Foreign power influence and impact on presidential election

Rival regional and international powers with their own global agendas, competing to control the Indian Ocean, have entered Sri Lanka in view of its great strategic importance. This includes China, India, United States, its European allies especially United Kingdom and France, Russia and Israel.

They all have their own agendas, often detrimental to the interests of this country. Thus the once peaceful Sri Lanka has become a playground for all these forces. The question is the impact of their presence in the island and the forthcoming presidential elections on November 16.

It is common knowledge that all these powers would like to have a president and a government friendly to them, whom they could manipulate to suit their agendas. Thus, the competition to influence the elections to suit their interests. Under such circumstances one cannot say that presidential or general elections will be free of foreign influence.

While the US and its partners spend billions on wars to plunder resources while talking human rights democracy and freedom; China, instead of wasting resources on wars, established close economic ties with countries in the region, Africa and beyond.

This rivalry has been growing in the Indian Ocean making Sri Lanka a much sought after country, with their presence and its positive and negative impacts on this country.

In the present political environment, where liberalism and independence undergoes deep and vast changes for a small but strategically important country like Sri Lanka to preserve and foster its independence through overhauled political thinking and economic planning is extremely delicate.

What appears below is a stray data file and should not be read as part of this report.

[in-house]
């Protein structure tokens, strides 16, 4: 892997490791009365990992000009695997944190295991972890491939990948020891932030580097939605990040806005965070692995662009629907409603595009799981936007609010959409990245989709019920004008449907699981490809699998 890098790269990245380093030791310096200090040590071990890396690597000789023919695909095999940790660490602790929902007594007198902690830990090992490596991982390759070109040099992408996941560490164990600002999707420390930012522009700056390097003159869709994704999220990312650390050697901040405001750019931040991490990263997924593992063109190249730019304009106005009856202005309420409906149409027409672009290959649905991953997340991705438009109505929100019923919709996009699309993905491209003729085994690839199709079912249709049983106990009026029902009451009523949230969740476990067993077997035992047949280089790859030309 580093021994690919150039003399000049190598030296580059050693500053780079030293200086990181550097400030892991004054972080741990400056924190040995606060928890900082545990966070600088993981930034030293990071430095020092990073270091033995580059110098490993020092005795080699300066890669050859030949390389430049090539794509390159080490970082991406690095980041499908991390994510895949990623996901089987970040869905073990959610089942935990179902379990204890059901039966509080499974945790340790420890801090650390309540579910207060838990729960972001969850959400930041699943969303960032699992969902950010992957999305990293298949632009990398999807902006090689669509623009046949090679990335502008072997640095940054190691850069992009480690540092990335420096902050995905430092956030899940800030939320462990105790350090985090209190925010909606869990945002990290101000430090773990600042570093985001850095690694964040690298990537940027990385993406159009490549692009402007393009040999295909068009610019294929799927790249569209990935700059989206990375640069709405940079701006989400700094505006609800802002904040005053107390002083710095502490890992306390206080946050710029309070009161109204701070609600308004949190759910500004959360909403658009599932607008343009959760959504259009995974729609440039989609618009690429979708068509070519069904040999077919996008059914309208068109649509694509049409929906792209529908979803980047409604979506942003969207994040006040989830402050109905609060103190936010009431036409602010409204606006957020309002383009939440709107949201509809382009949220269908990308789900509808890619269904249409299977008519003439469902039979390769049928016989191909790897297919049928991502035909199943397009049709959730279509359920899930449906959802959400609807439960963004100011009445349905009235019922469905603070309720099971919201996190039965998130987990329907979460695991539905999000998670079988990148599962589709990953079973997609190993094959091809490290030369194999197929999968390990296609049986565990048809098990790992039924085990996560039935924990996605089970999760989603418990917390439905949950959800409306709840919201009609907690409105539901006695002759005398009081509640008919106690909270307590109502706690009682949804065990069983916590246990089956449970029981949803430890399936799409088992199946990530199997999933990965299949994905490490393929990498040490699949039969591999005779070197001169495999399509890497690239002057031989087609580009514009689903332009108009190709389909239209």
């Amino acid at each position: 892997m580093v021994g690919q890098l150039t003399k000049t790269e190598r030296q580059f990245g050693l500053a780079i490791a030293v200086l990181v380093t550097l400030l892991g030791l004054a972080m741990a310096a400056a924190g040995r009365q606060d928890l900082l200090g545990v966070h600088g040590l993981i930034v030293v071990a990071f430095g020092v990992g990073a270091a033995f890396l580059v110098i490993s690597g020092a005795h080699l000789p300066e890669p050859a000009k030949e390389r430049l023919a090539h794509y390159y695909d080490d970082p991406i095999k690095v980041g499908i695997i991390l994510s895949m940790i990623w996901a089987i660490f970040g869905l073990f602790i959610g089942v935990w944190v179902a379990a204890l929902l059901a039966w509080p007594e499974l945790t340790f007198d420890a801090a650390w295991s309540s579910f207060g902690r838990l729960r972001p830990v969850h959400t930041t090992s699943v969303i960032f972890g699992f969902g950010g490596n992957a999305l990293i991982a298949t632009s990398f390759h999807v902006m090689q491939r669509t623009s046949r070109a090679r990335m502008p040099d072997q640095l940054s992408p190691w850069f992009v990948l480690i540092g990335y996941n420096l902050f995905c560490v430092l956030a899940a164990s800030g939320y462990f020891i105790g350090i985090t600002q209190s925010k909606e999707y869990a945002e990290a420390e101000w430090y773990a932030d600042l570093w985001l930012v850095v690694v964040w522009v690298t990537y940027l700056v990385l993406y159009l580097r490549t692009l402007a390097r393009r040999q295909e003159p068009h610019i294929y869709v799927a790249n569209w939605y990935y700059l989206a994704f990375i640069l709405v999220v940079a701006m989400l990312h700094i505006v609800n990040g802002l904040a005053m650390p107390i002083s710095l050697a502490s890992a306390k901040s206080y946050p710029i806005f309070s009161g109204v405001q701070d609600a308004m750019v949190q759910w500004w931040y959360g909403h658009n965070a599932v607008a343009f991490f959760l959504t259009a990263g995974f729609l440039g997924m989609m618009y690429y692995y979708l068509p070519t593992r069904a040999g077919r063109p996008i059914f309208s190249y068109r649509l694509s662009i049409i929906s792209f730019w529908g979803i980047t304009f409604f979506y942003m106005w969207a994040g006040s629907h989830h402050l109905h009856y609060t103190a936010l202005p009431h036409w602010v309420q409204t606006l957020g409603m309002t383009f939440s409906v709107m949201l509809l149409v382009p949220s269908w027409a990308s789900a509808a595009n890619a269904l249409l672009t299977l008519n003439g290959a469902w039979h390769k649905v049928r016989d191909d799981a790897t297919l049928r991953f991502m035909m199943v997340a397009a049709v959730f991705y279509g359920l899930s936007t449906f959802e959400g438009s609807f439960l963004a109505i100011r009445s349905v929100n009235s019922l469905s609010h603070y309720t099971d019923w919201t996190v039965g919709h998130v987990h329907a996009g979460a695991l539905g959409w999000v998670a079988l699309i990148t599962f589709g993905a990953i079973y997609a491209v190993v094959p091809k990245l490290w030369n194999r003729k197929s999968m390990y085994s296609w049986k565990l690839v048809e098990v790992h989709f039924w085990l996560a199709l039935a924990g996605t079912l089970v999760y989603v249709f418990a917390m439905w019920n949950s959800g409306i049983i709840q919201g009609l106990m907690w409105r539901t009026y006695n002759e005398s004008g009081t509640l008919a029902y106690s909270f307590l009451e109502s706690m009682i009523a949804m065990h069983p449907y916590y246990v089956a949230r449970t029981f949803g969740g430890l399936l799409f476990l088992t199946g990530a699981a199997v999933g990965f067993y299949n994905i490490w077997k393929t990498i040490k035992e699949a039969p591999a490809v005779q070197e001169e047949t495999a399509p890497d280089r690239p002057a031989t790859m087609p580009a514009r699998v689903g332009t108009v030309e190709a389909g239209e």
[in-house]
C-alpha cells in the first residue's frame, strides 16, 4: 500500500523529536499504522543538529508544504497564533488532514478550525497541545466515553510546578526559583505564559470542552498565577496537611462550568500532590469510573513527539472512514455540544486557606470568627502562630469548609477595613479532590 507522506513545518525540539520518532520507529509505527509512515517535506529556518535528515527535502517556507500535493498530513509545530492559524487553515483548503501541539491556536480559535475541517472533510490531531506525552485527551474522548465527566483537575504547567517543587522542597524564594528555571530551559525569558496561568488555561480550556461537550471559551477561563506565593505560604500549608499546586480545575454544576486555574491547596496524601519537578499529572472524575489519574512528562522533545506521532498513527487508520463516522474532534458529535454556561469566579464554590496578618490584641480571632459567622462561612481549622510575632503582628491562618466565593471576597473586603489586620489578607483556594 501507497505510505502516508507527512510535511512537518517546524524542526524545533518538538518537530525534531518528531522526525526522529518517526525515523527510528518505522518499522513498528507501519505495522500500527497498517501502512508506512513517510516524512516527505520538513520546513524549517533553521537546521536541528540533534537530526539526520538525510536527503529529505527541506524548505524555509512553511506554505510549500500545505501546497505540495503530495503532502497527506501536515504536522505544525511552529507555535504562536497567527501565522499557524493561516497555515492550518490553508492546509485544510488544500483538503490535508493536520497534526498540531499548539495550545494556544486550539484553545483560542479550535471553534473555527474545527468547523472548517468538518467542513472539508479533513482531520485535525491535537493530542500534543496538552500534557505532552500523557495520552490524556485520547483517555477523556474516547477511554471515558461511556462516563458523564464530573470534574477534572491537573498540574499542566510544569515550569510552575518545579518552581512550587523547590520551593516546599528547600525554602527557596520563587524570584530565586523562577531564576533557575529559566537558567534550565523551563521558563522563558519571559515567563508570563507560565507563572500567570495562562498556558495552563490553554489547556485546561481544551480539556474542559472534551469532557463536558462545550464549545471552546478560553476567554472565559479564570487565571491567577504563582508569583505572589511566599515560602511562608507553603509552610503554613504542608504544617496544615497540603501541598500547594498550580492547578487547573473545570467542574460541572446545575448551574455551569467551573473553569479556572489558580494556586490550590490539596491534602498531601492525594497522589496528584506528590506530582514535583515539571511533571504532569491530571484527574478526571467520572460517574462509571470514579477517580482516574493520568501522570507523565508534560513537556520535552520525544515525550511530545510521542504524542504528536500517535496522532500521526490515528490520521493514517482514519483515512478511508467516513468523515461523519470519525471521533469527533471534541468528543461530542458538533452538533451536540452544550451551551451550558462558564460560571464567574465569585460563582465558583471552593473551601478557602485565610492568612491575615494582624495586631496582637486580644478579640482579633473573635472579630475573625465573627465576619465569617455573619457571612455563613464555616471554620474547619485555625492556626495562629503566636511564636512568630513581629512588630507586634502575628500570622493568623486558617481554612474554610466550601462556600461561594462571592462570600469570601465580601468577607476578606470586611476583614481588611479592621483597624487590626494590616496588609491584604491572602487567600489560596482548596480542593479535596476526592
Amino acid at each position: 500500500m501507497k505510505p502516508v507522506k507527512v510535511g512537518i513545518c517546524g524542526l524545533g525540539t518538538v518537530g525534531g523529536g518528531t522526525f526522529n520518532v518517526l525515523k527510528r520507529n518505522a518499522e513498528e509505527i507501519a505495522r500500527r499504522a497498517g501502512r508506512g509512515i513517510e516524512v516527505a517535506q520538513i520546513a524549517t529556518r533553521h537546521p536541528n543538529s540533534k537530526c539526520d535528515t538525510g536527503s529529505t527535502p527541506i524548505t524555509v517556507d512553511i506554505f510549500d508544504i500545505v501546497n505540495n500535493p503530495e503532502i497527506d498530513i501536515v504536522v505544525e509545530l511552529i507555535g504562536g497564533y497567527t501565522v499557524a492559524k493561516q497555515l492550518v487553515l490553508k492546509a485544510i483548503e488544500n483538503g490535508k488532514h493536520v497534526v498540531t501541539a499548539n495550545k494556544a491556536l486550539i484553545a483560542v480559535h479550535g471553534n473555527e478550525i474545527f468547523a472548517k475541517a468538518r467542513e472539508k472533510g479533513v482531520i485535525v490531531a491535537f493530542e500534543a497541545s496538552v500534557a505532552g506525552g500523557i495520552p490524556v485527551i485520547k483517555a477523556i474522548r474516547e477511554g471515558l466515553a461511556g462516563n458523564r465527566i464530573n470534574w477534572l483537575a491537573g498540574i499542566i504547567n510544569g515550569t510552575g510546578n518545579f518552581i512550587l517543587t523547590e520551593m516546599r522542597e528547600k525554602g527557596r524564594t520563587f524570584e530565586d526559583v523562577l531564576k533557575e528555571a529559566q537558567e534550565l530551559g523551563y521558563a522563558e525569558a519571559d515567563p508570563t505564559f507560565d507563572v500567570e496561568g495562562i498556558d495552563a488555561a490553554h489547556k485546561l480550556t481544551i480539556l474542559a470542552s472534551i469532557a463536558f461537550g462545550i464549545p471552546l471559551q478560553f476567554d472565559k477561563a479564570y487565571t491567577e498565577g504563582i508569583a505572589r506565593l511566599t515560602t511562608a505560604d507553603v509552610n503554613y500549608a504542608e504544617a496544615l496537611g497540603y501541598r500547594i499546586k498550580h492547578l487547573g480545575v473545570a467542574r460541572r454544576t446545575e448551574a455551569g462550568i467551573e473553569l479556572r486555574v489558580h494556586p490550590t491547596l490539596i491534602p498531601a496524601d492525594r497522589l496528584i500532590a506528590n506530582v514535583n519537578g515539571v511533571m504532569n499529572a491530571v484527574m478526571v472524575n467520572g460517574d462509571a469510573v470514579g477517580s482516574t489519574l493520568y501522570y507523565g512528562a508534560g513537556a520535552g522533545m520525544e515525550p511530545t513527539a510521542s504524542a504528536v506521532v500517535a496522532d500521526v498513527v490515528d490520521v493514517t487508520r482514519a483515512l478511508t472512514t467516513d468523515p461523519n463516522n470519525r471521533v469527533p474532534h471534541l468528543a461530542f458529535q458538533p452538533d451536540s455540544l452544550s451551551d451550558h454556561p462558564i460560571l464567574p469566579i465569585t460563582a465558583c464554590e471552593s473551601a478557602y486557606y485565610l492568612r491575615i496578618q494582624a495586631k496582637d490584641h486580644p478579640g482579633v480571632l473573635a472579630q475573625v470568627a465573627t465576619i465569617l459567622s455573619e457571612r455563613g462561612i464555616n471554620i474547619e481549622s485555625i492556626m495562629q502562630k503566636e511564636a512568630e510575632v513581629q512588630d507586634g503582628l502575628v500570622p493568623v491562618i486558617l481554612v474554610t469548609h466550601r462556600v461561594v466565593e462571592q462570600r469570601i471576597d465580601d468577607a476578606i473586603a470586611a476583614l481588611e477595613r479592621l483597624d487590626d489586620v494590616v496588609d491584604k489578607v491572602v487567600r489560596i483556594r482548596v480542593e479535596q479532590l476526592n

Inevitably Sri Lanka has come under a wide range of political influence and it is no more an independent country as it was during the 1960s and the first half of 1970s.

Sri Lanka which was a pillar of strength for the Non-align Movement is now in a delicate position to keep a safe distance from rival world powers. So far Sri Lanka seems to play a balancing act to be in good books with both sides, without a principled political vision.

In the aftermath of Sri Lanka’s ethnic war in May 2009, China was quick to enter the scene and establish a firm foothold in the country, while the Indian involvement in the ethnic crisis remains fresh in the minds of Sri Lankans.

The United States, which maintains military bases all over the world and busy with its global wars, is here with its both military and economic agendas. According to a newly published document of Pentagon on Indo-Pacific strategy, it is clear that it intends to establish and maintain dominance over the Indian Ocean, through which a significant share of global commerce and energy trade traverse, in order to contain China.

Hence renewed US efforts to enter into military agreements with countries in the region became an important policy drive.

To counter American moves to contain China’s trade with countries bordering Indian Ocean, Chinese leadership launched an ambitious multi-billion investment project – ‘Belt and the Road Initiative’ (RBI), a modern day silk route extending from China to almost every European country.

There are plans afoot to extend this project to Africa through Middle East. It is evident the RBI project not only promotes trade and investment along its pathway, but is also to safeguard and secure its major supply routes of most essential raw materials feeding the ever expanding industrial base.

According to their calculations, the harbour built with Chinese aid at Hambantota in Sri Lanka, is one of most precious pearls in that string. Sri Lankan government burdened with massive debt repayment difficulties had to ultimately lease the port and a vast land area adjoining the port to China, confirming the worst fears of US and neighbouring economic and military giant, India.